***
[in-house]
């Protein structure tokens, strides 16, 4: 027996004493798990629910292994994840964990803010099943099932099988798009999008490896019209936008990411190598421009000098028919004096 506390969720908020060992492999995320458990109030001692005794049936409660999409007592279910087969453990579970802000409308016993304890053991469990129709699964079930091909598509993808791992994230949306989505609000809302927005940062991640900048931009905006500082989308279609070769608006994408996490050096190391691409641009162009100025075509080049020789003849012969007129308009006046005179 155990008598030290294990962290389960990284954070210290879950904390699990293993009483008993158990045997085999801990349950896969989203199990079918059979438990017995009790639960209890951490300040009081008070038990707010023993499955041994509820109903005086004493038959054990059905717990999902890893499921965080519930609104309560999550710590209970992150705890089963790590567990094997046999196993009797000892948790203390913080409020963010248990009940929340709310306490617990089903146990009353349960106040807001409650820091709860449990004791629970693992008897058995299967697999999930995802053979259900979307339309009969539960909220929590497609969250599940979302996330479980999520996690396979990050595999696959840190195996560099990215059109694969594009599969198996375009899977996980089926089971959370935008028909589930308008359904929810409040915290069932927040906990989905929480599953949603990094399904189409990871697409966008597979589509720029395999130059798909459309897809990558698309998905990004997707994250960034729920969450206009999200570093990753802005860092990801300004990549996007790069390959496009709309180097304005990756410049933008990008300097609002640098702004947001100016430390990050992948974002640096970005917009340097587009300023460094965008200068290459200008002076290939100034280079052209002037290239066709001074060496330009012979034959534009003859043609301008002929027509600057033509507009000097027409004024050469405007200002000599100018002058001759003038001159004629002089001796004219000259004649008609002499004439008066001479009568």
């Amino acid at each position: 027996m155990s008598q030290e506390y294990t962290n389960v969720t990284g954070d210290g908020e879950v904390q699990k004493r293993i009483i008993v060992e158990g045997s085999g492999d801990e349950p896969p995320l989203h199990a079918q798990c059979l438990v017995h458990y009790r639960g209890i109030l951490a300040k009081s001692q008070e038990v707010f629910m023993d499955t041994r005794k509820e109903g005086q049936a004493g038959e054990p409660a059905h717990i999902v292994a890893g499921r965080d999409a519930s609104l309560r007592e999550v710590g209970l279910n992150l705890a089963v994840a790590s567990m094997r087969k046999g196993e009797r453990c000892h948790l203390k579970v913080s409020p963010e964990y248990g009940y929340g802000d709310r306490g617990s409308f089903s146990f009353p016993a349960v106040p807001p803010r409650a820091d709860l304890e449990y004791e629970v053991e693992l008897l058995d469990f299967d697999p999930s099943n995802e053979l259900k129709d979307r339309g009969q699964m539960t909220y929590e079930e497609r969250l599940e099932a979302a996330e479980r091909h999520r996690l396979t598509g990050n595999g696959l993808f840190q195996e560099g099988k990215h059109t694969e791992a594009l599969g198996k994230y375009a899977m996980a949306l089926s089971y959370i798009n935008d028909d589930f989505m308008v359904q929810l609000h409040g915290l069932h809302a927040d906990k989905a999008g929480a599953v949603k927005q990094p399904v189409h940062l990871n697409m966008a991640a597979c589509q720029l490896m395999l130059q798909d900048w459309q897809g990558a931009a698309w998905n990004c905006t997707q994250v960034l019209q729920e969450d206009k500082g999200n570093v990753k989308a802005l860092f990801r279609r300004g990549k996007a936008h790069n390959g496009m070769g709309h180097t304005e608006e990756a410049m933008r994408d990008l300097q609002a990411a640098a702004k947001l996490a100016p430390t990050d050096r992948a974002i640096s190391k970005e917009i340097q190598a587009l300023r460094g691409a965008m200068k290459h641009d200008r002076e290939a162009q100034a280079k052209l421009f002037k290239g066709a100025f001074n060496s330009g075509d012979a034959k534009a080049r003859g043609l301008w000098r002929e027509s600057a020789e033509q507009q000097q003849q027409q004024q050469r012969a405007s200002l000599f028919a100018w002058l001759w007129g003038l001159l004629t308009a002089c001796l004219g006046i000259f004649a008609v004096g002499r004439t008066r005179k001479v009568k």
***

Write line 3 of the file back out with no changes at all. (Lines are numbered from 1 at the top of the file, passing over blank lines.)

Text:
């Amino acid at each position: 027996m155990s008598q030290e506390y294990t962290n389960v969720t990284g954070d210290g908020e879950v904390q699990k004493r293993i009483i008993v060992e158990g045997s085999g492999d801990e349950p896969p995320l989203h199990a079918q798990c059979l438990v017995h458990y009790r639960g209890i109030l951490a300040k009081s001692q008070e038990v707010f629910m023993d499955t041994r005794k509820e109903g005086q049936a004493g038959e054990p409660a059905h717990i999902v292994a890893g499921r965080d999409a519930s609104l309560r007592e999550v710590g209970l279910n992150l705890a089963v994840a790590s567990m094997r087969k046999g196993e009797r453990c000892h948790l203390k579970v913080s409020p963010e964990y248990g009940y929340g802000d709310r306490g617990s409308f089903s146990f009353p016993a349960v106040p807001p803010r409650a820091d709860l304890e449990y004791e629970v053991e693992l008897l058995d469990f299967d697999p999930s099943n995802e053979l259900k129709d979307r339309g009969q699964m539960t909220y929590e079930e497609r969250l599940e099932a979302a996330e479980r091909h999520r996690l396979t598509g990050n595999g696959l993808f840190q195996e560099g099988k990215h059109t694969e791992a594009l599969g198996k994230y375009a899977m996980a949306l089926s089971y959370i798009n935008d028909d589930f989505m308008v359904q929810l609000h409040g915290l069932h809302a927040d906990k989905a999008g929480a599953v949603k927005q990094p399904v189409h940062l990871n697409m966008a991640a597979c589509q720029l490896m395999l130059q798909d900048w459309q897809g990558a931009a698309w998905n990004c905006t997707q994250v960034l019209q729920e969450d206009k500082g999200n570093v990753k989308a802005l860092f990801r279609r300004g990549k996007a936008h790069n390959g496009m070769g709309h180097t304005e608006e990756a410049m933008r994408d990008l300097q609002a990411a640098a702004k947001l996490a100016p430390t990050d050096r992948a974002i640096s190391k970005e917009i340097q190598a587009l300023r460094g691409a965008m200068k290459h641009d200008r002076e290939a162009q100034a280079k052209l421009f002037k290239g066709a100025f001074n060496s330009g075509d012979a034959k534009a080049r003859g043609l301008w000098r002929e027509s600057a020789e033509q507009q000097q003849q027409q004024q050469r012969a405007s200002l000599f028919a100018w002058l001759w007129g003038l001159l004629t308009a002089c001796l004219g006046i000259f004649a008609v004096g002499r004439t008066r005179k001479v009568k």